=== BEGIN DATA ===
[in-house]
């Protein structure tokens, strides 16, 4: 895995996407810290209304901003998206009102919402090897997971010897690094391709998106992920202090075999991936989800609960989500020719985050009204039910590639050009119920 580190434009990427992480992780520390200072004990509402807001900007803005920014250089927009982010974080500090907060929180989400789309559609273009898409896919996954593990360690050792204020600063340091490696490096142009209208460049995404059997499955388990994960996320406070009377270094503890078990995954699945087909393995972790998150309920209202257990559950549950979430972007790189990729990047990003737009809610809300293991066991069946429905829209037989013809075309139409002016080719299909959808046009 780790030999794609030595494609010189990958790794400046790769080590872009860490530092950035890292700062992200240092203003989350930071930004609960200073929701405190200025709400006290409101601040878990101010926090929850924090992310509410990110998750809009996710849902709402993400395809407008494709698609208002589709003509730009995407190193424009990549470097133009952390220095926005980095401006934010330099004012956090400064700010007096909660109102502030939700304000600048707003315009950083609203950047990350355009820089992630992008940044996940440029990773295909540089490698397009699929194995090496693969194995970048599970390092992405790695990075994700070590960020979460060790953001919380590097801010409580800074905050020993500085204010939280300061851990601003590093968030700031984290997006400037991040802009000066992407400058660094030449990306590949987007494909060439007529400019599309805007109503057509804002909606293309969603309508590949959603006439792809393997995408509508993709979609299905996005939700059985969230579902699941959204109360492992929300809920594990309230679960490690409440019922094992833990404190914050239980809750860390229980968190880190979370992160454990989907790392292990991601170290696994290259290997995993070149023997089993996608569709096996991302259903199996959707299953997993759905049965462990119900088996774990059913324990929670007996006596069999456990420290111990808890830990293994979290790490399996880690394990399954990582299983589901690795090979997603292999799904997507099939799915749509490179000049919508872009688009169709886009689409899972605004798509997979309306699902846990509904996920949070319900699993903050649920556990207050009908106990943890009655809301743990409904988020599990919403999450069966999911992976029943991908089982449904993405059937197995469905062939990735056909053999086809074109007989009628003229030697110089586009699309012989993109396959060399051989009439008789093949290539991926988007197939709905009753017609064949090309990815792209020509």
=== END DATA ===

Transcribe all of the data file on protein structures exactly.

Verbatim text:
[in-house]
């Protein structure tokens, strides 16, 4: 895995996407810290209304901003998206009102919402090897997971010897690094391709998106992920202090075999991936989800609960989500020719985050009204039910590639050009119920 580190434009990427992480992780520390200072004990509402807001900007803005920014250089927009982010974080500090907060929180989400789309559609273009898409896919996954593990360690050792204020600063340091490696490096142009209208460049995404059997499955388990994960996320406070009377270094503890078990995954699945087909393995972790998150309920209202257990559950549950979430972007790189990729990047990003737009809610809300293991066991069946429905829209037989013809075309139409002016080719299909959808046009 780790030999794609030595494609010189990958790794400046790769080590872009860490530092950035890292700062992200240092203003989350930071930004609960200073929701405190200025709400006290409101601040878990101010926090929850924090992310509410990110998750809009996710849902709402993400395809407008494709698609208002589709003509730009995407190193424009990549470097133009952390220095926005980095401006934010330099004012956090400064700010007096909660109102502030939700304000600048707003315009950083609203950047990350355009820089992630992008940044996940440029990773295909540089490698397009699929194995090496693969194995970048599970390092992405790695990075994700070590960020979460060790953001919380590097801010409580800074905050020993500085204010939280300061851990601003590093968030700031984290997006400037991040802009000066992407400058660094030449990306590949987007494909060439007529400019599309805007109503057509804002909606293309969603309508590949959603006439792809393997995408509508993709979609299905996005939700059985969230579902699941959204109360492992929300809920594990309230679960490690409440019922094992833990404190914050239980809750860390229980968190880190979370992160454990989907790392292990991601170290696994290259290997995993070149023997089993996608569709096996991302259903199996959707299953997993759905049965462990119900088996774990059913324990929670007996006596069999456990420290111990808890830990293994979290790490399996880690394990399954990582299983589901690795090979997603292999799904997507099939799915749509490179000049919508872009688009169709886009689409899972605004798509997979309306699902846990509904996920949070319900699993903050649920556990207050009908106990943890009655809301743990409904988020599990919403999450069966999911992976029943991908089982449904993405059937197995469905062939990735056909053999086809074109007989009628003229030697110089586009699309012989993109396959060399051989009439008789093949290539991926988007197939709905009753017609064949090309990815792209020509």